Natural history area seeks to expand for more research

Jason Juno

Recent University of Chicago graduate Joe Little works at a place where two Minnesotas meet. There, the state’s northern forests and southern prairies come together in the northern metro area, where the University of Minnesota operates the Cedar Creek Natural History Area.

The 9-square-mile area, used for ecological research, is attempting to raise $4 million to $6 million to expand the existing complex, said Clarence Lehman, Cedar Creek Natural History Area associate director. The state and federal governments are assisting in funding the area. The area is also looking for private donors to support it.

Cedar Creek Natural History Area allows the College of Biological Sciences to do necessary ecological research in a unique area, said Peggy Rinard, communications director for the college.

Jared Trost, a research assistant in the department of forest resources, said more space would allow for more research. For example, research on restoring a prairie or finding groundwater pollution could be done more effectively with more space, he said.

Lehman said the complex also needs new housing for visiting researchers because the current housing is not comfortable and does not attract visitors.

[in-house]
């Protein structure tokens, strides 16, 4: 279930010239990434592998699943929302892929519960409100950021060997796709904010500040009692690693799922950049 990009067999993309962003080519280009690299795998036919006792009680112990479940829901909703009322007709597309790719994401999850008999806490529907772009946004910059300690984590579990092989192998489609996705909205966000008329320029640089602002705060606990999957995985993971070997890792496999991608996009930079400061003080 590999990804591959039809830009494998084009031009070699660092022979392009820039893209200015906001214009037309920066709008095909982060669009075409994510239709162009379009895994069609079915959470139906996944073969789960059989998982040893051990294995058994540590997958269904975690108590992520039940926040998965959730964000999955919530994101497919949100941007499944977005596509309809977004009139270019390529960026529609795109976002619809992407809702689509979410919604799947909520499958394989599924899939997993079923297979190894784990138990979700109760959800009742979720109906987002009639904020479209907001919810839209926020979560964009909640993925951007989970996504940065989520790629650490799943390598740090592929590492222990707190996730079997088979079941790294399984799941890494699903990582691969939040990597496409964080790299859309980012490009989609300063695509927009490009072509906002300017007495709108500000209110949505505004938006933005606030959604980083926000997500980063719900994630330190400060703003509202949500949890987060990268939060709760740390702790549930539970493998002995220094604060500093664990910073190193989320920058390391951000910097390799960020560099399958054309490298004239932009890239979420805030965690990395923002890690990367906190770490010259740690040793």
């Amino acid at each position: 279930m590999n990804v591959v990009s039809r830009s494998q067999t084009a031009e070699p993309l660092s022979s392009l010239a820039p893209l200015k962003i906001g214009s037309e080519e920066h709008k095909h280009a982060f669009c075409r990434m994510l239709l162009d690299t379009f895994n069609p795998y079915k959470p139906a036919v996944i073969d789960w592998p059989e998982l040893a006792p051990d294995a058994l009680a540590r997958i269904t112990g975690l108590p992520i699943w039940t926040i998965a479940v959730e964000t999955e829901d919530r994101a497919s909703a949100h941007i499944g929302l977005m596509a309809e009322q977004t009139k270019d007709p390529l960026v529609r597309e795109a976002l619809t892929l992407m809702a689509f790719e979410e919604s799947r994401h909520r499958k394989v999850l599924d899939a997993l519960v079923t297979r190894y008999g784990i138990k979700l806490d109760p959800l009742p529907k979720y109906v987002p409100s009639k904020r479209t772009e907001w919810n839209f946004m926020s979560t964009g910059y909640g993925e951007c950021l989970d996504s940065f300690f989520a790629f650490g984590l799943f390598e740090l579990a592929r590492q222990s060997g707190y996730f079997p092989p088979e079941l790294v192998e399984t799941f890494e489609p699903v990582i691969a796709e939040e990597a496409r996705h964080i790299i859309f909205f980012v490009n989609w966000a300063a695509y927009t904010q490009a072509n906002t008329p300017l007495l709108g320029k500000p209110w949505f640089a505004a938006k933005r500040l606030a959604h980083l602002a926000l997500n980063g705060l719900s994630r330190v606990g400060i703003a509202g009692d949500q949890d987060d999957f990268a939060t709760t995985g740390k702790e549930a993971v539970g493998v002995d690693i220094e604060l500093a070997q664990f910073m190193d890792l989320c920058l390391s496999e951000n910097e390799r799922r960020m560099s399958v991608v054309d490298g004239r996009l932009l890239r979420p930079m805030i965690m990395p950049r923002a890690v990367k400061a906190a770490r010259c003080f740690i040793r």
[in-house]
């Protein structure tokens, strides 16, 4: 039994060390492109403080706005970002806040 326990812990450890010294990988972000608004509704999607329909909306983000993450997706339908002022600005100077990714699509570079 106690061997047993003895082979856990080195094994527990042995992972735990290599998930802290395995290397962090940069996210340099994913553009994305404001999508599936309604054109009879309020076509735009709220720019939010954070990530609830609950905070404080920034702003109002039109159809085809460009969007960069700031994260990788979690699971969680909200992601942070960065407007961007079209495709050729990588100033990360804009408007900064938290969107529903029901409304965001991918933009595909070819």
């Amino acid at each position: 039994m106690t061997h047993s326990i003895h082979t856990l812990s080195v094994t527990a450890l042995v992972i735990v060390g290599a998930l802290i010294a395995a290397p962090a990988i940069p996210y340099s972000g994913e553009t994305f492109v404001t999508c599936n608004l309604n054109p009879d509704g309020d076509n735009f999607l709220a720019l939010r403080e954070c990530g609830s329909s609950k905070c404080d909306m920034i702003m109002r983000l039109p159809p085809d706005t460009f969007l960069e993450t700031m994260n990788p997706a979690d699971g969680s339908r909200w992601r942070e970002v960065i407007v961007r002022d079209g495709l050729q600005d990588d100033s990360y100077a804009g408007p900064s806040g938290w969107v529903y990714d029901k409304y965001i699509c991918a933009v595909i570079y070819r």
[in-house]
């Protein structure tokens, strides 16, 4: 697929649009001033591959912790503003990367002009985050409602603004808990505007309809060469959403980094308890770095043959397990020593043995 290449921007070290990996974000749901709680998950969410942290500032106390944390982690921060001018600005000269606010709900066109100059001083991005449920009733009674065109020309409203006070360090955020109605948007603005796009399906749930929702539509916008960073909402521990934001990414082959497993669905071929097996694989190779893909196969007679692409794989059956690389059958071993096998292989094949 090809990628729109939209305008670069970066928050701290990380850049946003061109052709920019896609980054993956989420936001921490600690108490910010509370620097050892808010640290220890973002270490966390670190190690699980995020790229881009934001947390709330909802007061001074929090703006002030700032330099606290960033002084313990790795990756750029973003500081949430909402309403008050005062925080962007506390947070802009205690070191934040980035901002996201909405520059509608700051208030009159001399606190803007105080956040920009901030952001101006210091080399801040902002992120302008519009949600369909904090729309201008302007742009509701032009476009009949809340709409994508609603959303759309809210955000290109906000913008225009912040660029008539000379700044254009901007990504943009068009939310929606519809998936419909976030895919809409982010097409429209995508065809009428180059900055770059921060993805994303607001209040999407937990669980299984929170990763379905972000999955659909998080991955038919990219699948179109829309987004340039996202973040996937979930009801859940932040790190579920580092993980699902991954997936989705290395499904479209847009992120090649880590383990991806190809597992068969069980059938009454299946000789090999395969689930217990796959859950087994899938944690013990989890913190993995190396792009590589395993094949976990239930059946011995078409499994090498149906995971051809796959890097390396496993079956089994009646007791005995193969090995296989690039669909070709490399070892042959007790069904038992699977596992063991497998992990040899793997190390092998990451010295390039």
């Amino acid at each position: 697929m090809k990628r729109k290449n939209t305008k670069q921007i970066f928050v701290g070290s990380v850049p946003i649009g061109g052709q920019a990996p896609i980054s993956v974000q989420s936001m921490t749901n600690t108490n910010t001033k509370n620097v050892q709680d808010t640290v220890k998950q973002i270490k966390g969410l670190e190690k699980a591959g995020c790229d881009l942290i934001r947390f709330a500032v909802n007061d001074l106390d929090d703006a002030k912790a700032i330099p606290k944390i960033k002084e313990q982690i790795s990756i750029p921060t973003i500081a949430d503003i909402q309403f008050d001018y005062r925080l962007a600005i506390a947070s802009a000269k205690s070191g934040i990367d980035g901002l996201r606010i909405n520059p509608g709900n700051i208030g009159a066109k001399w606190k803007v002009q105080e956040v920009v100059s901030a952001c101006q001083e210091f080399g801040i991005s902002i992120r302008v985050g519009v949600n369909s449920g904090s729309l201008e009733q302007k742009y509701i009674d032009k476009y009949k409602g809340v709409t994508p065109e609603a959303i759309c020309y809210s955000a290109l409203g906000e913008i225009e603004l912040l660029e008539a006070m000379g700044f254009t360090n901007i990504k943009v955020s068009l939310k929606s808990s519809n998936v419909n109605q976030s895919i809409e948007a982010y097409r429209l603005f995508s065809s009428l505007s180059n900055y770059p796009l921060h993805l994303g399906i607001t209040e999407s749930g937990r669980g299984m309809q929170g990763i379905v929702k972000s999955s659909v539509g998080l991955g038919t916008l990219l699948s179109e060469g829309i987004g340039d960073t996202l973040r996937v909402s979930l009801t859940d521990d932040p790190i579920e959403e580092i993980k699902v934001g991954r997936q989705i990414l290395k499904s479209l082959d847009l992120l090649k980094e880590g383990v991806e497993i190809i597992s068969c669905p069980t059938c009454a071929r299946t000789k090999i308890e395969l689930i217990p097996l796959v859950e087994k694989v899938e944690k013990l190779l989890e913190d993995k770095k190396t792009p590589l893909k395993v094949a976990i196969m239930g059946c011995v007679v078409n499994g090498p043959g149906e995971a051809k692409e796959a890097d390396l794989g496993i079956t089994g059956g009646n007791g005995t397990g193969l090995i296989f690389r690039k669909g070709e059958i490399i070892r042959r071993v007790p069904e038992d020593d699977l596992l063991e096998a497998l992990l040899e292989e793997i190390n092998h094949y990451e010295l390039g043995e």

“They don’t stay as long, and we don’t get the benefit,” he said.

In the summer, 100 people work at the area, some of whom are students, Lehman said.

Students each have a research project, and some get University of Minnesota field credit for their work, Lehman said.

Student intern housing is also crowed and needs replacement, because many people live there during the summer, he said.

The area officials said they also want a specialized science building that would hold necessary equipment. The building would help prevent the area from transferring work to other universities, Lehman said.

Rebuilding a storage building that recently burned down is not included in this expansion plan, but the building has to be replaced, he said.

But work at the area is already under way.

The area officials are selecting architects to build the Science Outreach Center, which will provide display and office space and public meeting rooms.

The need for the area’s expansion is connected to the evolving field of study. Ecology, as a science, has changed, meaning more people work at the area and it is overcrowded, Lehman said.

Cedar Creek Natural History Area is expanding because of the explosion of human influence on the Earth, he said.

“(Ecology) is to understand how the ecosystems of the Earth function and how we can manage them so they continue to function properly,” Lehman said.

Trost said ecologists must also meet with policy-makers, educators and the public now, unlike in the past, which is another reason for expansion. The public should decide how the Earth’s resources and ecosystems are managed, he said.